Tag: oil and gas industry

Tax Policy Goes a Long Way Toward Defining Energy Policy

Dorothy Coleman, the NAM’s Vice President of Tax and Domestic Economic Policy, brought manufacturers’ support of pro-growth tax reform to a panel discussion, hosted by Politico today, which featured a variety of policy officials in Washington, D.C. talking about the impact of tax policy in the energy sector.

As consumers of one-third of our nation’s energy, manufacturers have a lot at stake when it comes to tax and energy policy. The conversation touched on a wide variety of topics but it was clear that a need for pro-growth tax policy that doesn’t pick winners and losers is a fundamental aspect of reforms. We want to ensure that the U.S. is the best place in the world to manufacture and raising taxes on energy companies, who require massive capital investment to develop resources, will only undermine that goal.

Some of the panelists suggested the implementation of a carbon tax as potential reform, but Mrs. Coleman quickly refuted those calls, saying that the revenue gains were far outweighed by the economic devastation that would ensue – loss of jobs, wages, higher prices and a less competitive America.

Panel discussions like the one held today help shape the way tax reform is done – and just like today, the NAM will remain at the center of the conversation.

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White House Offers Tired Rhetoric, Tax Increases to Solve Sequester

Surprise, surprise. In a shocking turn of events today, the White House has again used energy companies as their boogey-man to raise taxes and shift blame on the sequester. I would say they dusted it off, but they drag out energy companies so often, this particular boogey-man doesn’t have time to gather dust.

Yet in using this tired line of attack again, they don’t offer any concept to how capital-intensive the energy production industry is – and what significant steps energy companies face in delivering resources to the market.

Respected accounts of how the sequester was conceived and implemented credit the President with the idea of across-the-board spending cuts, largely aimed at the defense sector. Now, as the Administration has finally caught up with the reality the NAM warned of for months - a crushing blow to the U.S. economy – they’re trying to play the blame game.

The “solution” the Administration has offered is predictable – more tax hikes, more picking winners and losers through punitive tax policies, and absolutely no effort to address the true drivers of our debt, runaway entitlement programs. Tax increases won’t do anything to protect the jobs of more than a million Americans – in fact, it will just put more in jeopardy.

The Administration says that the sequester is bad policy – we agree. What I can’t understand is why they would choose gasoline as their weapon of choice when fighting a fire. I’m sure that focus groups responded to the corporate jet and energy company attacks. But that doesn’t excuse substituting politics for sound policy.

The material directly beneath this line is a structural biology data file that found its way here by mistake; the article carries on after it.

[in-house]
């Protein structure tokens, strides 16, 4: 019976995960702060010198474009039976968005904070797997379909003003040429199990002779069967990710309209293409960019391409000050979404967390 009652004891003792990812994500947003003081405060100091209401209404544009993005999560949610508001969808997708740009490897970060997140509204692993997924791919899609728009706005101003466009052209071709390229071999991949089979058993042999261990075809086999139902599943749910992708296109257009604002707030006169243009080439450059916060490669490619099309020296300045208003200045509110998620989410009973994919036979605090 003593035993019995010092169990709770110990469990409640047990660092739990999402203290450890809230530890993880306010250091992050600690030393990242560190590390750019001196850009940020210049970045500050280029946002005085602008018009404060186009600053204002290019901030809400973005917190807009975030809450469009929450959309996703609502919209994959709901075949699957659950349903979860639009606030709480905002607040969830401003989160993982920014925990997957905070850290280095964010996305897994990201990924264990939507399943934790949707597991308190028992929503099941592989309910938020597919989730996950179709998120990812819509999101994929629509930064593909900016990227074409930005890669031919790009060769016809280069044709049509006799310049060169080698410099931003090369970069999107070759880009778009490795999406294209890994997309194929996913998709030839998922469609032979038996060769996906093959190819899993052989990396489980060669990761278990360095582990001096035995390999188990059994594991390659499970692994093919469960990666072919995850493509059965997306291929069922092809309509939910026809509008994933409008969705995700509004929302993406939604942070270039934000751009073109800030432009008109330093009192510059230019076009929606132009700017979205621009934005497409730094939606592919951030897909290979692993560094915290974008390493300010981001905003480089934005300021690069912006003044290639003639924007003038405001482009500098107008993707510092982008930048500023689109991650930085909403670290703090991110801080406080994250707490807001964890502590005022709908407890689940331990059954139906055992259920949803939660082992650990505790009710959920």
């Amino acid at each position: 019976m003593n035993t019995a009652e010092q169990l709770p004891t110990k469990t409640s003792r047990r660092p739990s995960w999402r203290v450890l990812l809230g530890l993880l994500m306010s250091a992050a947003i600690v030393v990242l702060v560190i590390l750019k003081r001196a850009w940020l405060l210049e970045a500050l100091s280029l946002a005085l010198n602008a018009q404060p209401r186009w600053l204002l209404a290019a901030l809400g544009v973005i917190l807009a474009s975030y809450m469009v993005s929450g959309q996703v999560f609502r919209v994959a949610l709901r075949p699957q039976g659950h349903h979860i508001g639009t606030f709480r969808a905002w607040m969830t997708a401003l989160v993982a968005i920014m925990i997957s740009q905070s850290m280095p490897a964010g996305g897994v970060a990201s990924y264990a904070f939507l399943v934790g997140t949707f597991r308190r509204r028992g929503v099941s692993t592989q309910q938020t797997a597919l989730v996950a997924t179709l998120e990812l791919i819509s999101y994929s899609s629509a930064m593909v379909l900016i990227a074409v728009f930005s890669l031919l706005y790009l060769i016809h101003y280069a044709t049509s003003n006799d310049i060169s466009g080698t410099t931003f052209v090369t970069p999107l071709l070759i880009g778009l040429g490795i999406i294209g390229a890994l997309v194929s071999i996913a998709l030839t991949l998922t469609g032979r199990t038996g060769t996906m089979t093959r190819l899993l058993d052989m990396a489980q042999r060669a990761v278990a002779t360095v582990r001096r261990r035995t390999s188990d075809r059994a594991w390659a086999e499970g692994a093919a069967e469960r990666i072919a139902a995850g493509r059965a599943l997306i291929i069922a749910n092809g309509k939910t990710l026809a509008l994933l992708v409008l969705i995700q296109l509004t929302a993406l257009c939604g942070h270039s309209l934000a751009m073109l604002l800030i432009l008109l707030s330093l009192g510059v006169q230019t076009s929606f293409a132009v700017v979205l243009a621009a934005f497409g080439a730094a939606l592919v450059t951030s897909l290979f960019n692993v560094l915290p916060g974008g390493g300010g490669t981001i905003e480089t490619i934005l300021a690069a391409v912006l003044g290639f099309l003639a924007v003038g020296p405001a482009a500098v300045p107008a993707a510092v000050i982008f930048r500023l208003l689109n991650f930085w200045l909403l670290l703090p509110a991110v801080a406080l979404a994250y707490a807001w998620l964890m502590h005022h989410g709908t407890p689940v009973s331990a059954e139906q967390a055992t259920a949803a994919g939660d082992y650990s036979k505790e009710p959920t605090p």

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Administration’s “Public Enemy” Delivers Job Growth

The Administration spent much of today on its heels, attempting to downplay another disappointing jobs report. It’s a reality check and, to put it mildly, this reality is bad news for America. The job market is so depressed that 368,000 people have stopped looking for work. And what’s even more incredible, the government doesn’t even count them among the unemployed.

Yet there was at least one bright spot. The “go-to” public enemy for the Administration, the oil and gas industry, was one of the only sectors that prevented the White House from having to explain a total disaster of an jobs report. Consistently (and unfairly) dragged through the mud by those would like to cripple the industry, oil and gas provided 1,100 new jobs last month.

Imagine what they could do if Washington could put together a pro-growth agenda that focus on creating a positive environment for all businesses rather than attempting to demonize certain job creators to promote their own agenda.

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Senate Rejects Energy Tax Hikes

Today the Senate rejected S. 2204, a bill to raise taxes on energy companies by more than $35 billion.  The NAM has weighed in strongly against the legislation and it was voted down by a vote of 51-47. Manufacturers know that these tax hikes would deal a devastating blow to energy companies in the U.S. pursuing resources critical to our nation’s energy security as well as saddle everyone with higher costs.

This proposal – and others like it – will only distance the U.S. from our goal of energy policy that will increase supply and lower costs and should be voted down. It’s another strike against manufacturers, consumers of one-third of our nation’s energy, who already face a 20 percent cost disadvantage with their foreign competitors. If we seek to truly achieve energy independence, lower costs and improved competitiveness around the globe we must avoid a policy of picking winners and losers through punitive taxes.

Dispite the bill’s defeat today, there are still a number of people, including President Obama, that still wish to hang an albatross around the necks of energy companies in the U.S. with new taxes.  The NAM is committed to fighting this unfair effort and manufacturers will continue to support and work towards an “all of the above” energy policy that will deliver for consumers and our economy.

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On Earnings, Profits and Taxes, ExxonMobil Lays It All Out

Huzzah for ExxonMobil’s Ken Cohen, vice president of public and government affairs, for using the excellent “Perspectives” blog to lay out the details and context that rightfully belong with the company’s announcement of $10.7 billion in earnings for the first quarter of 2011.

From “ExxonMobil’s earnings: The real story you won’t hear in Washington“:

ExxonMobil’s earnings are from operations in more than 100 countries around the world. During the first quarter, more than three-quarters of our operating earnings came from outside of the United States.

The part of ExxonMobil’s business that refines and sells gasoline, diesel and other products in the United States represents less than 6 percent – or 6 cents on the dollar – of our earnings.

Why so little? Because we actually buy more crude oil to refine into gasoline and diesel in the U.S. than we produce ourselves. And these purchases are made on the open market at the prevailing rates.

During the first three months of this year, for every gallon of gasoline and other products we refined and sold in the United States, we earned about 7 cents. Compare that to the 40 to 60 cents per gallon that went from gasoline consumers to the government (state and federal) in gasoline taxes.